“I’m still young, but I hope what I have to say could encourage someone or spark something in them.”
– Harmony Mason, Catawba College
Harmony Mason is much more than a senior at Catawba College. When you chat with the NC BREATHE 2023 youth panelist over Zoom, you can feel her energy in full effect through the screen.
“Youth have the power,” she said. “We’re just not very confident.”
Yet Mason certainly sounds confident. “It’s because of the NC BREATHE conference last year,” she said. “It was enlightening. I learn so much more when I’m around people than when I’m just reading a book. Fellowship is an important thing.” And when you get together with people who share your passions, you can build strong relationships and put your ideas in motion.
Case in point: A relationship with NC BREATHE 2022 keynote speaker Richard Moore that led to a summer position at Los Jardines Institute, an agricultural collaborative in New Mexico that Moore co-coordinates. The experience would prove to be life-changing.
Learn more about Mason’s experience in New Mexico, and how the NC BREATHE conference helped her take her interest in the environment to a new level.
It might do the same for you!
Mason’s passion for nature and the environment is rooted in her travels with family. She remembers a family trip to Puerto Rico when she was 11. “My stepmom was from there, and we went all around San Juan. There were so many different beaches. We went kayaking, horseback riding, and rappelling down a mountain.”
The natural wonders from her travels inspired her to take an environmental science class at her high school. “It introduced me to climate change and global warming,” she said. “We learned the basics of air pollution and trying to solve different issues.”
Engaging with others on these topics lit a fire that continues to grow. In her program at Catawba College, Mason is focusing on the rights and wrongs in our society and different communities. “It’s helped me realize that when I graduate, I want to work in a lab, develop my own research and conduct my own experiments and somehow translate that to words our communities can understand.”
NC BREATHE has helped Mason strengthen her resolve to take the next steps in her climate justice journey. “It’s good to have these groups and organizations like CleanAIRE NC that encourage young people to do something, and give them reassurance that they can,” she said. “Even if it’s something that’s not really big, it contributes to things getting better.”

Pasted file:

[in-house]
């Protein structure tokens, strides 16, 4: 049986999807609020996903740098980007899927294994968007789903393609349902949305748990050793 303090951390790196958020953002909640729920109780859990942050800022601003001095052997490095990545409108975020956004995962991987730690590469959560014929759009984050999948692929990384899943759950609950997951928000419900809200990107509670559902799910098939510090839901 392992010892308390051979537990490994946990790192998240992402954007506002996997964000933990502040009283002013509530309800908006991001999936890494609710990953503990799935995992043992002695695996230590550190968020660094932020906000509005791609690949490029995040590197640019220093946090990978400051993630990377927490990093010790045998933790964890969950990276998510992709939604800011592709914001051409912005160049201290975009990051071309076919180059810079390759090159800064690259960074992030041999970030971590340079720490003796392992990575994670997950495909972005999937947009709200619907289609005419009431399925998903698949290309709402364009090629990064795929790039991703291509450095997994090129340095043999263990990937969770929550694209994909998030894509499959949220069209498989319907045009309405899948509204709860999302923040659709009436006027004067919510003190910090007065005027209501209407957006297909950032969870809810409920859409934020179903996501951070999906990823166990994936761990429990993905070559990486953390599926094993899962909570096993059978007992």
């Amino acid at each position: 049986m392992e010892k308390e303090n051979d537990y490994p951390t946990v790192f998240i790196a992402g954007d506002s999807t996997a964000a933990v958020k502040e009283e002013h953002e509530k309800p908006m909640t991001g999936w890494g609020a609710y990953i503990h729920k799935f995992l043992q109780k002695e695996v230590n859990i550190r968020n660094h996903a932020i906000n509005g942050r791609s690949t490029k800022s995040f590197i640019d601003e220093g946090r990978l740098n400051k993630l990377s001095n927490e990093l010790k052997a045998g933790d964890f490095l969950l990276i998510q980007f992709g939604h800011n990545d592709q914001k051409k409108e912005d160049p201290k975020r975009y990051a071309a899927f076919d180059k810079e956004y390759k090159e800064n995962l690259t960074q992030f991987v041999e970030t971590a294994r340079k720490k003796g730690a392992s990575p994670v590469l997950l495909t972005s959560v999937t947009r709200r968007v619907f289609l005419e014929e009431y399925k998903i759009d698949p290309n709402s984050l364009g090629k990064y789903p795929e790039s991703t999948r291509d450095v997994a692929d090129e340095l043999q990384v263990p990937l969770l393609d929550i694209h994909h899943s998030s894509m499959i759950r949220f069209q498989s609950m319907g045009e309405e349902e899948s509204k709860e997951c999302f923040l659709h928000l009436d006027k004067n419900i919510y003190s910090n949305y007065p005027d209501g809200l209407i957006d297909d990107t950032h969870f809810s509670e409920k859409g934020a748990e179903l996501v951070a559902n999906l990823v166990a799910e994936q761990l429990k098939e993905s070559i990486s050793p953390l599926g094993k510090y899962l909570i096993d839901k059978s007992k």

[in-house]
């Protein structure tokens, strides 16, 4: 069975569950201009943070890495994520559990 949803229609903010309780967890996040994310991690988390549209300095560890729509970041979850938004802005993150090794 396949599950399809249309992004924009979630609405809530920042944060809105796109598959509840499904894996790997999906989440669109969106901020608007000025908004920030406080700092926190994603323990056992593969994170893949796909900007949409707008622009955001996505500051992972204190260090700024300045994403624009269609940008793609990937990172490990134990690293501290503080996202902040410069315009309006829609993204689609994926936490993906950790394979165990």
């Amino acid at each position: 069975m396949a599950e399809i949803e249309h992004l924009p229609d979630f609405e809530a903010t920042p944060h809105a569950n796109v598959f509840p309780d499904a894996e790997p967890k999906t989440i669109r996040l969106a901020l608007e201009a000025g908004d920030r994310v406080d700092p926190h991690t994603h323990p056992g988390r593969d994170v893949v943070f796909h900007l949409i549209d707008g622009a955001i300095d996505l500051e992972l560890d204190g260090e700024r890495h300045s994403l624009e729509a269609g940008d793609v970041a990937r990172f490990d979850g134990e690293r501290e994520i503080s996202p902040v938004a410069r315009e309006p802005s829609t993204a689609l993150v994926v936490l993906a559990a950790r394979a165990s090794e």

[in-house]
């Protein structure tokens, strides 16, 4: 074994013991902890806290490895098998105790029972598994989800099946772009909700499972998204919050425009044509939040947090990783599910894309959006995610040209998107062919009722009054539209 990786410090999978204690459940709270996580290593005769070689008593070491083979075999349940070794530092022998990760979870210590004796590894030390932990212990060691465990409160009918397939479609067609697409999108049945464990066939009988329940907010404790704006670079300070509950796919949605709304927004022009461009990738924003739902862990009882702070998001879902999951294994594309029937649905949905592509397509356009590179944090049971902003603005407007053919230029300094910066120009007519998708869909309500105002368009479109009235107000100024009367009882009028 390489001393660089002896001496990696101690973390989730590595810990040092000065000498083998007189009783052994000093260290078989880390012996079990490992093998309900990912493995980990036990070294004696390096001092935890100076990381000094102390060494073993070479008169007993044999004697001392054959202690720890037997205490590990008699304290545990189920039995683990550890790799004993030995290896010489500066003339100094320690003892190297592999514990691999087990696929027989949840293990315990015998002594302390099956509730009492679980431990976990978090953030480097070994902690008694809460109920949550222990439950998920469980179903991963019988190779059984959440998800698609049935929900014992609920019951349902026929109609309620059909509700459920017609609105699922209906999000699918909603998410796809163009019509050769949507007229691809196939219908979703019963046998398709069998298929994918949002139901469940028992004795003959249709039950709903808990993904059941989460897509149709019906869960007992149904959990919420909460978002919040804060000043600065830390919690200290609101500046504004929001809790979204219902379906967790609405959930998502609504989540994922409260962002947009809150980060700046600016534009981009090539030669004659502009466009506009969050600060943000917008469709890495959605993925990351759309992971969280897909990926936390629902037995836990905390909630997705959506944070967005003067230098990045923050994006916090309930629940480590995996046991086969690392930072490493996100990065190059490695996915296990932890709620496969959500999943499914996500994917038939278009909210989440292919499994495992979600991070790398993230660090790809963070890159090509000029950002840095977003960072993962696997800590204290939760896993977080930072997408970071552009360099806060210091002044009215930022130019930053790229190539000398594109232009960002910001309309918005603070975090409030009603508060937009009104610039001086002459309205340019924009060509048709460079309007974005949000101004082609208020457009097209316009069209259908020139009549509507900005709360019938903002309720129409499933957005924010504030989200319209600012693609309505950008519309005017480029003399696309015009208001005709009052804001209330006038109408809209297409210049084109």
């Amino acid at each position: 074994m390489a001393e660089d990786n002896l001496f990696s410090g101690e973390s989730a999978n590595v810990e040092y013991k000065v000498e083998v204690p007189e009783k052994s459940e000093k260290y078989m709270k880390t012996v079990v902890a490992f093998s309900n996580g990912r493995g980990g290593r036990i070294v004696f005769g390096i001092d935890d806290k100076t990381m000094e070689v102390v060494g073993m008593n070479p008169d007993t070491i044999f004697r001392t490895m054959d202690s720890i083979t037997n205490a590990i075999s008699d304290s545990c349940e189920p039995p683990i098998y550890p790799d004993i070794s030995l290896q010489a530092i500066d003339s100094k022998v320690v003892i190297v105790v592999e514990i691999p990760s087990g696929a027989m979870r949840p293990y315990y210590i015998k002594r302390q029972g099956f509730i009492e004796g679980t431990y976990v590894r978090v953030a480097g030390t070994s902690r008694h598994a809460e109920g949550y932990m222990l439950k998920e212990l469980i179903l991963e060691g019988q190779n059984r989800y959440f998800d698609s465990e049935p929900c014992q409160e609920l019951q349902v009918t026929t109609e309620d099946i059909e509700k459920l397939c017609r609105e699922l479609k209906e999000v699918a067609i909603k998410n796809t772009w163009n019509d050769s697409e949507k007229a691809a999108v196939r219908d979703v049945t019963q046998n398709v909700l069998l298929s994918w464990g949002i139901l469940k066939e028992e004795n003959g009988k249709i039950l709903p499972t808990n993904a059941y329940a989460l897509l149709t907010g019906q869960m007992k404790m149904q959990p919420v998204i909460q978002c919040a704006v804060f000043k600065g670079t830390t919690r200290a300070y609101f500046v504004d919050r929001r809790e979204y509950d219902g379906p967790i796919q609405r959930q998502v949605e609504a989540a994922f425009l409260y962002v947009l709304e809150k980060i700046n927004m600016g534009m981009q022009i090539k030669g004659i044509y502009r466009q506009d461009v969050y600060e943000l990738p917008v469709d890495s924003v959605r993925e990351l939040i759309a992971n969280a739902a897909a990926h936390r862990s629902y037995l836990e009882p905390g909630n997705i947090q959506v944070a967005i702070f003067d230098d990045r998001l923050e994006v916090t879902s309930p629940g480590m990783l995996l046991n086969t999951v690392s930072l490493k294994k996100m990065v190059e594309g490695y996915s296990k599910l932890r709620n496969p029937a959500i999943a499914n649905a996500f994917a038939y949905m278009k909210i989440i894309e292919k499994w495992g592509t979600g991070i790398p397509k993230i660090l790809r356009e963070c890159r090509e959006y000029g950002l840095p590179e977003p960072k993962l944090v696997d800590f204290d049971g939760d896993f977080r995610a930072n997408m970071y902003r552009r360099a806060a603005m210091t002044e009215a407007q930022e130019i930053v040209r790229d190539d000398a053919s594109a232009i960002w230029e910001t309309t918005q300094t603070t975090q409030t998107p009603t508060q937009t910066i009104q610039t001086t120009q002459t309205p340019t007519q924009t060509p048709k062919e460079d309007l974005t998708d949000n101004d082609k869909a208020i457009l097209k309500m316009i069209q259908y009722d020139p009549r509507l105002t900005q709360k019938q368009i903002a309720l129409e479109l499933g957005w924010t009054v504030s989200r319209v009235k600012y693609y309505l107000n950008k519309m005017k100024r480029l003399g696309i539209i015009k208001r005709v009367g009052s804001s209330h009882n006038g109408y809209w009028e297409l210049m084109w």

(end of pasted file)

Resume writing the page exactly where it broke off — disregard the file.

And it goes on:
Mason’s professor Mercedes Quesada-Embid invited her to last year’s conference to introduce keynote speaker Richard Moore, an icon in the environmental justice world who is co-coordinator of Los Jardines Institute in Albuquerque and the national co-coordinator of the Environmental Justice and Health Alliance for Chemical Policy reform.
“Our ancestors and our elders remind us about building an intergenerational movement,” Moore said during his keynote address. “We cannot engage in this discussion without the participation of our children, our youth.”
Moore’s address inspired Mason, and Quesada-Embid encouraged her to talk to Moore.
At first, she was nervous about reaching out to him, but once she did, they formed a strong connection. “When I was talking to him, I thought, ‘This guy! His work aligns with everything I want to do.’ I’ve never been so intensely drawn to someone to go up to them and ask, ‘Hey, can I come work for you?’”
But that’s what she did.
Moore put what he preaches into immediate practice. “I’d love to have you out there working on the farm alongside me,” he said. “I can show you everything I do.”
“It was an unreal experience,” Mason recalls of her time at Los Jardines. “They worked so hard to take care of their people, to grow food sustainably and locally. I wanted to see what they were doing so I could bring it back to North Carolina.”
The Las Familias Growers Market gave Mason a glimpse of the broader Albuquerque community. “Whatever we were able to harvest, what we could prep, we’d sell at the grower’s market, and it would be packed. Music, food, people selling drinks… very big family community, people helping people out.”
She got a chance to find her own value at the market as well. “They started having me make these flower bouquets to look pretty on the table. People were like, how much is that? We weren’t selling them and we’d just give it to the person. The next week they told me I should make like four or five of them, and we sell them for $10 each. There were real sunflower plants, a bunch of other different flowers and an artichoke head. When you bought the $10 flower bouquet, it wasn’t just flowers that were gonna die but a bunch of different seeds, which is a good thing for the pollinators, the bees.”
The personal connections that Mason developed were the icing on the cake. “I felt so welcomed,” she said. “I was amazed how fast I got connected to the community and how quickly I got attached.”
Mason is excited to be featured on NC BREATHE 2023’s youth panel. “I’ve always wanted to be in that moment where I’m asked questions and things come out naturally,” she said with a laugh. “I’m excited to learn and talk to people. I’m still young, but I hope what I have to say could encourage someone or spark something in them. I’m excited to represent youth.”
After the conference Mason plans to travel in Europe for the summer to explore universities. “When I come back I’m hoping to work with CleanAIRE NC in the summer,” she said. Next up: grad school.
Whether you’re beginning or deepening your climate justice journey, NC BREATHE can point you in the right direction. Register today.
If you are a student, you can submit your research in a poster! Three student abstract authors will be selected to give a short lightning talk presentation about their poster and research. Submit your abstracts by Monday, March 27, at 11:59 p.m.